The mounting death toll from the coronavirus outbreak in the United States had it poised to overtake China’s total of 3,300 deaths.
Hard-hit Italy and Spain have already overtaken China and now account for more than half of the nearly 38,000 Covid-19 deaths worldwide, according to figures from Johns Hopkins University.
But the World Health Organisation (WHO) warned on Tuesday that while attention has shifted to epicentres in Western Europe and North America, the coronavirus pandemic was far from over in Asia.
“This is going to be a long-term battle and we cannot let down our guard,” said Dr Takeshi Kasai, the WHO regional director for the Western Pacific.
“We need every country to keep responding according to their local situation.”
In Japan, the countdown clocks were reset and ticking again for the Tokyo Olympics after organisers announced new dates following the postponement from this summer. The clocks read 479 days to go, with the games now scheduled to kick off on 23 July 2021.
In New York City, governor Andrew Cuomo and health officials warned that the crisis unfolding there is just a preview of what other US communities could soon face.
New York State’s death toll climbed by more than 250 people in a day on Monday to more than 1,200, most of them in the city.
“We’ve lost over one thousand New Yorkers,” Cuomo said. “To me, we’re beyond staggering already.”
Cuomo said up to one million more healthcare workers were needed. “Please come help us,” he urged.
Even before the governor’s appeal, close to 80,000 former nurses, doctors and other professionals were stepping up to volunteer, and a Navy hospital ship had arrived with 1,000 beds to relieve pressure on overwhelmed hospitals.
More than 235 million people — about two of every three Americans — live in the 33 states where governors have declared statewide orders or recommendations to stay home.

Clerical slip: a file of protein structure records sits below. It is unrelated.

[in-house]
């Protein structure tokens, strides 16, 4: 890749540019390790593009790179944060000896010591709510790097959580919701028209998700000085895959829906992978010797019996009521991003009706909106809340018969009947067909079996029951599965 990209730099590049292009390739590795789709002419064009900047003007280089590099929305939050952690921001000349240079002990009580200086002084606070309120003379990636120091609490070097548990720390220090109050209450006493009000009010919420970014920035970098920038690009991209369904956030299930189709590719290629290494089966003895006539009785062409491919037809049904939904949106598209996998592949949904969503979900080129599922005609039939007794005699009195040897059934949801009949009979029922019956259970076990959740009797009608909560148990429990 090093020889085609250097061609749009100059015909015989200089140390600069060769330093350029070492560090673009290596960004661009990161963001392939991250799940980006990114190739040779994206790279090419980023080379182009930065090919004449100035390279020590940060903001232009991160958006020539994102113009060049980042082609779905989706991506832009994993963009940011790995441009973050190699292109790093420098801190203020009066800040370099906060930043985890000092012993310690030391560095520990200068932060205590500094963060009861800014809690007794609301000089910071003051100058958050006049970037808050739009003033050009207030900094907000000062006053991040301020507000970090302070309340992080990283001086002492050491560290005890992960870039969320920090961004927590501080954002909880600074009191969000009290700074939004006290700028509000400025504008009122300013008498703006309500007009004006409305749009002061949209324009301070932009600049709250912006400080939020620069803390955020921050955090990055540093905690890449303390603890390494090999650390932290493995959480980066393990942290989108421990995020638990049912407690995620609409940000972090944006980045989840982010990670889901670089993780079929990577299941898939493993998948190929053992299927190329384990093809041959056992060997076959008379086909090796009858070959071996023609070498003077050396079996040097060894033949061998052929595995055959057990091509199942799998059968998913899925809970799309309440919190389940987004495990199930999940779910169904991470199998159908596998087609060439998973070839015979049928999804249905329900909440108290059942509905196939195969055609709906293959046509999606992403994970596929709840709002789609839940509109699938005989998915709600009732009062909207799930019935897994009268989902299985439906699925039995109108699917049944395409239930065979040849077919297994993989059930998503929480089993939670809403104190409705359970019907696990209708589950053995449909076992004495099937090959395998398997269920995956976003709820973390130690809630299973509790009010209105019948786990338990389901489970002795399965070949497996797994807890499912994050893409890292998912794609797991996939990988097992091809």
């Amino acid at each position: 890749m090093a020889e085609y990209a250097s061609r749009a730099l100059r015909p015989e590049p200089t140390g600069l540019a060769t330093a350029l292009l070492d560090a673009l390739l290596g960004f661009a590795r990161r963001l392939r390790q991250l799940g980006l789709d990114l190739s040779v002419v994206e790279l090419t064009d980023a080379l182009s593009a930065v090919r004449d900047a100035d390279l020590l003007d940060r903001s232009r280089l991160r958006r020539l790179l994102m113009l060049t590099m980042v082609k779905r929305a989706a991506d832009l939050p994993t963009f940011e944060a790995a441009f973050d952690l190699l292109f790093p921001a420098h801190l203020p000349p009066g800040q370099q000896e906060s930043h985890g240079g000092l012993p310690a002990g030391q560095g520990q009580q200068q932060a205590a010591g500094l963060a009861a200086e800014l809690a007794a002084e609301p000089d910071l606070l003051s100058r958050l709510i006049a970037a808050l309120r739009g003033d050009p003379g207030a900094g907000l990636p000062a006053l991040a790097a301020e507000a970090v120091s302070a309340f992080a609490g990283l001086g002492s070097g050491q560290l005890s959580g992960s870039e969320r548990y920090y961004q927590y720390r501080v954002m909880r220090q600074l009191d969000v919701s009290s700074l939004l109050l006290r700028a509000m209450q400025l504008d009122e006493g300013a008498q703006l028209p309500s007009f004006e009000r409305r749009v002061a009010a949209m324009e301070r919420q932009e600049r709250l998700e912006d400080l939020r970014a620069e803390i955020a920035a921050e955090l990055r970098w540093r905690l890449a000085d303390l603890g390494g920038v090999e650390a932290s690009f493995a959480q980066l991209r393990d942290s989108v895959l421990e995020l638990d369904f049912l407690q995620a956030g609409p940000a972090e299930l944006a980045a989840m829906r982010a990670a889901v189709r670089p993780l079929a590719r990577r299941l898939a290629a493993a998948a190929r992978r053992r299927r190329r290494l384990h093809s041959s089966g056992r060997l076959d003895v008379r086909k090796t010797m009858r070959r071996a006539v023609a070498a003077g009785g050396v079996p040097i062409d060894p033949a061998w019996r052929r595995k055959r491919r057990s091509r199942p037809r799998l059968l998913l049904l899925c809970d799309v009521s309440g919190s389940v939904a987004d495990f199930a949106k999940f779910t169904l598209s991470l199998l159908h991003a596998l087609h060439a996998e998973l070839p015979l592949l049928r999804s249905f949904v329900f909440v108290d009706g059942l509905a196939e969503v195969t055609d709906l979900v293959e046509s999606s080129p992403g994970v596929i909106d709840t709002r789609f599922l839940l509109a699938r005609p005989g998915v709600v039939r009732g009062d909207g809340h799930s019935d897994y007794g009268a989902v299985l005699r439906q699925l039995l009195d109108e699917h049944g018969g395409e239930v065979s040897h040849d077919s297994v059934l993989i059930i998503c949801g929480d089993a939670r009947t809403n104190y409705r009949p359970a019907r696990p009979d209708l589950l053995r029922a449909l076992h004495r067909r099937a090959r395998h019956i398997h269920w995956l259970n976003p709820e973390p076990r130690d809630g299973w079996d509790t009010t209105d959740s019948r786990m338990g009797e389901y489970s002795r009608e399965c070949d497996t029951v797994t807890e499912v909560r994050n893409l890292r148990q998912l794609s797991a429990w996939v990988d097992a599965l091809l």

“Challenging times are ahead for the next 30 days, and this is a very vital 30 days,” US president Donald Trump told reporters on Monday.
“The more we dedicate ourselves today, the more quickly we will emerge on the other side of the crisis.”
In contrast, the crisis is continuing to ease in China.
On Tuesday, officials in the world’s most populous nation reported just 48 new Covid-19 cases, all of them brought from overseas.
In Wuhan, people were ready to jump, cry and “revenge shop” as the Chinese city once at the centre of the global virus outbreak reopened.
More than three-quarters of a million people worldwide have become infected and over 37,000 have died, according to Johns Hopkins.
Italy and Spain saw their death tolls climb by more than 800 each on Monday, but the WHO’s emergency chief said cases there were “potentially stabilising.”
At the same time, he warned against letting up on tough containment measures.
“We have to now push the virus down, and that will not happen by itself,” Dr Michael Ryan said.
Do your bit for independent journalism
Did you know that less than 1.5% of our readers contribute financially to The Canary? Imagine what we could do if just a few more people joined our movement to achieve a shared vision of a free and fair society where we nurture people and planet.
We need you to help out, if you can.
When you give a monthly amount to fund our work, you are supporting truly independent journalism. We hold power to account and have weathered many attempts to shut us down and silence the counterpoint to the mainstream.
You can count on us for rigorous journalism and fearless opposition to an increasingly fascist government and right wing mainstream media.
In return you get:
- Advert free reading experience
- Behind the scenes monthly e-newsletter
- 20% discount from our shop